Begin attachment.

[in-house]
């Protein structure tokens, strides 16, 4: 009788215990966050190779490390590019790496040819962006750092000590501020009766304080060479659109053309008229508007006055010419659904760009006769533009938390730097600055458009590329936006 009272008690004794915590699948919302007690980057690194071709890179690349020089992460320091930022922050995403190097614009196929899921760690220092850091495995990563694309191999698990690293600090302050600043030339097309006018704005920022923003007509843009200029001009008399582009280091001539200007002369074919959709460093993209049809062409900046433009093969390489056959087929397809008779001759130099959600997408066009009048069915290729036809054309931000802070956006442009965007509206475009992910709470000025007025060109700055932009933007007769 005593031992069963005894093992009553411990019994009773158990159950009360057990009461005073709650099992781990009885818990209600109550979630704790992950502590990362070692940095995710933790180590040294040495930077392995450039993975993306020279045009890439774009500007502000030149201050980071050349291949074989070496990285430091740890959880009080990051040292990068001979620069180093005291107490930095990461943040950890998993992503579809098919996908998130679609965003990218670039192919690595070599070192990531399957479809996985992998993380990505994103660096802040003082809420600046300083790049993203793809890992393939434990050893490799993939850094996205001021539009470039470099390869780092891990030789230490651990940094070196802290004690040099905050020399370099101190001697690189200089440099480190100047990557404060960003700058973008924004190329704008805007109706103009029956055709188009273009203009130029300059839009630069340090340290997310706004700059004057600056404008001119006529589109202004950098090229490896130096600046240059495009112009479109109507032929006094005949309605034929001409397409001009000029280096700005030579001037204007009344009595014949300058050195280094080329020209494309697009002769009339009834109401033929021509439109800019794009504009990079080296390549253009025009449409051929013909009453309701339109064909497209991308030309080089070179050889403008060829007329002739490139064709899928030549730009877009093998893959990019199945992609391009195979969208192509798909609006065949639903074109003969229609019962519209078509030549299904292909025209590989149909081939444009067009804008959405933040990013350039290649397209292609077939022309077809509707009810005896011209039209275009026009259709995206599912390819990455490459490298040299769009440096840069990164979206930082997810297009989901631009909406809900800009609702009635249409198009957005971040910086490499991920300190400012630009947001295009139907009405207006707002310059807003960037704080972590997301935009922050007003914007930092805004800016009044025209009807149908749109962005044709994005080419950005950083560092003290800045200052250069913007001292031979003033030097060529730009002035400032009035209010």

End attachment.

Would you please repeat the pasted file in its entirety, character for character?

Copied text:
[in-house]
């Protein structure tokens, strides 16, 4: 009788215990966050190779490390590019790496040819962006750092000590501020009766304080060479659109053309008229508007006055010419659904760009006769533009938390730097600055458009590329936006 009272008690004794915590699948919302007690980057690194071709890179690349020089992460320091930022922050995403190097614009196929899921760690220092850091495995990563694309191999698990690293600090302050600043030339097309006018704005920022923003007509843009200029001009008399582009280091001539200007002369074919959709460093993209049809062409900046433009093969390489056959087929397809008779001759130099959600997408066009009048069915290729036809054309931000802070956006442009965007509206475009992910709470000025007025060109700055932009933007007769 005593031992069963005894093992009553411990019994009773158990159950009360057990009461005073709650099992781990009885818990209600109550979630704790992950502590990362070692940095995710933790180590040294040495930077392995450039993975993306020279045009890439774009500007502000030149201050980071050349291949074989070496990285430091740890959880009080990051040292990068001979620069180093005291107490930095990461943040950890998993992503579809098919996908998130679609965003990218670039192919690595070599070192990531399957479809996985992998993380990505994103660096802040003082809420600046300083790049993203793809890992393939434990050893490799993939850094996205001021539009470039470099390869780092891990030789230490651990940094070196802290004690040099905050020399370099101190001697690189200089440099480190100047990557404060960003700058973008924004190329704008805007109706103009029956055709188009273009203009130029300059839009630069340090340290997310706004700059004057600056404008001119006529589109202004950098090229490896130096600046240059495009112009479109109507032929006094005949309605034929001409397409001009000029280096700005030579001037204007009344009595014949300058050195280094080329020209494309697009002769009339009834109401033929021509439109800019794009504009990079080296390549253009025009449409051929013909009453309701339109064909497209991308030309080089070179050889403008060829007329002739490139064709899928030549730009877009093998893959990019199945992609391009195979969208192509798909609006065949639903074109003969229609019962519209078509030549299904292909025209590989149909081939444009067009804008959405933040990013350039290649397209292609077939022309077809509707009810005896011209039209275009026009259709995206599912390819990455490459490298040299769009440096840069990164979206930082997810297009989901631009909406809900800009609702009635249409198009957005971040910086490499991920300190400012630009947001295009139907009405207006707002310059807003960037704080972590997301935009922050007003914007930092805004800016009044025209009807149908749109962005044709994005080419950005950083560092003290800045200052250069913007001292031979003033030097060529730009002035400032009035209010």